Still Harbouring Small Ambitions

From time to time, I come across stories about people who have become successful in their writing endeavours that little bit later in life.

Sometimes these good people explain how they left it horribly late in their existence to get to where they are now. They use this lateness, quite correctly, as an example of how doggedness and tenacity can eventually pay off, even if it does take a very, very long time.

In my experience, these people, well, they’re generally about twenty seven years old.

I wonder sometimes. I just wonder, if they hadn’t cracked it at ‘generally about twenty seven’, would they have still been just as dogged and tenacious at fifty one?

Which is where I am now.

Don’t get me wrong, I’ve had plenty of little successes and loads of fun along the road to here. I’ve had plays, audiences, stories and readers aplenty. More than many others have had. I’ve been lucky and, yes, even successful in my own way. But, in my head, I haven’t ever cracked it. Not really. 

So, what do I mean by ‘cracking it’? 

Firstly, there’s lots of things I don’t mean. You don’t get to the age of fifty one without gaining some appreciation of what may be possible and what, patently, is not. That old song from ‘High Society’, ‘Who Wants to be a Millionaire?’ could perhaps be adapted to tell the tale.

Who wants a shelf of top ten hits?
I don’t.

Who wants to be the biggest shit?
I don’t.

Who wants to be a J K Rowling Success?
A ‘Rowling Success? ‘Could not want it less.

About that last one… oh, you get the gist.

If I’m honest, really honest, here’s what would constitute ‘cracking it’ for me.

To write something that would allow me the economic time and the space to be able to write the next thing. And, in turn, for that next thing to enable me to write the next. And so on.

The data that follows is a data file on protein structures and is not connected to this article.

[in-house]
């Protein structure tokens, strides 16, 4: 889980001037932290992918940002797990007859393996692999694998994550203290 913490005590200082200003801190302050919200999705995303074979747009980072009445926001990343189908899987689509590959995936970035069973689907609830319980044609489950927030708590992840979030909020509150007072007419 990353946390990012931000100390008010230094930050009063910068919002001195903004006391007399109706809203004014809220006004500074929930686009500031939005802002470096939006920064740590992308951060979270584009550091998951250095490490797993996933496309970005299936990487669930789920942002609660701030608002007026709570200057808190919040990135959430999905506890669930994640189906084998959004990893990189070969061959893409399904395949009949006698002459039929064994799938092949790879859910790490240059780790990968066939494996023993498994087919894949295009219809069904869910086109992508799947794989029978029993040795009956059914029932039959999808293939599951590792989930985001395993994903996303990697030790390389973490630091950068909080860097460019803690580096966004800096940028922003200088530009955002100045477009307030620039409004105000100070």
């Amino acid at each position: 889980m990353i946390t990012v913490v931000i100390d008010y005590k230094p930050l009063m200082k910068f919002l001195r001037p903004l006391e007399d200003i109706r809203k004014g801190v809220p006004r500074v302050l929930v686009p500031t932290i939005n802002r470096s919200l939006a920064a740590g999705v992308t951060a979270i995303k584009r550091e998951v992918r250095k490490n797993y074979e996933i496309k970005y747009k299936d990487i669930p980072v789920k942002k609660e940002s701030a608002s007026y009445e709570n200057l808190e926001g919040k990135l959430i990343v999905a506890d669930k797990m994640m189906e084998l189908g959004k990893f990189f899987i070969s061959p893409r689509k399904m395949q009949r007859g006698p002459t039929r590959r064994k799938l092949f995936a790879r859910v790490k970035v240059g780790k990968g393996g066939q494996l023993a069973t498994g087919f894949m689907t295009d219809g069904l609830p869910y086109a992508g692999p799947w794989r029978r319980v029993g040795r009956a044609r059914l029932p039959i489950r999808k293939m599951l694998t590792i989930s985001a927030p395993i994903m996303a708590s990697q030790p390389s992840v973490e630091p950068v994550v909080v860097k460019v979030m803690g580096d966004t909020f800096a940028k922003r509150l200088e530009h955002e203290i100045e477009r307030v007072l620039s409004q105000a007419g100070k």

I know it’s a very common refrain. “I would love to write but I haven’t got the time.” I know that song but it’s not mine. I don’t have enough time but still I make time. I carve it out of someplace whenever I can. But I crave more time. And, truth be told, I’m a bit haunted by what I could do with that ‘more time’, if I had it.

Time and space to write how I want to write and an audience of some sort to partake in it. That would do very nicely, thanks. That would be ‘cracking it’.

I’m fifty one and, no, I’m not particularly dogged or tenacious. But I haven’t given up either. You do come to a gentle realisation, at this stage, that you’ll probably never truly crack it. But, still, I work on as best I can. Writing, and dreaming-up and re-writing and re-dreaming-up. I have to, really. It’s in my blood. There’s simply no choice in the matter.

These days, I reckon that I can write better than I could ever write before. Plus I’ve got a shed-load of life experience. There’s still time and energy and there’s still the will, too. 

To do what, though? 

To write something really good. That’s what. Not to get rich or famous. Not to be envied, feared or respected. 

Just to… get it written.

1 comment:

Jim Murdoch said...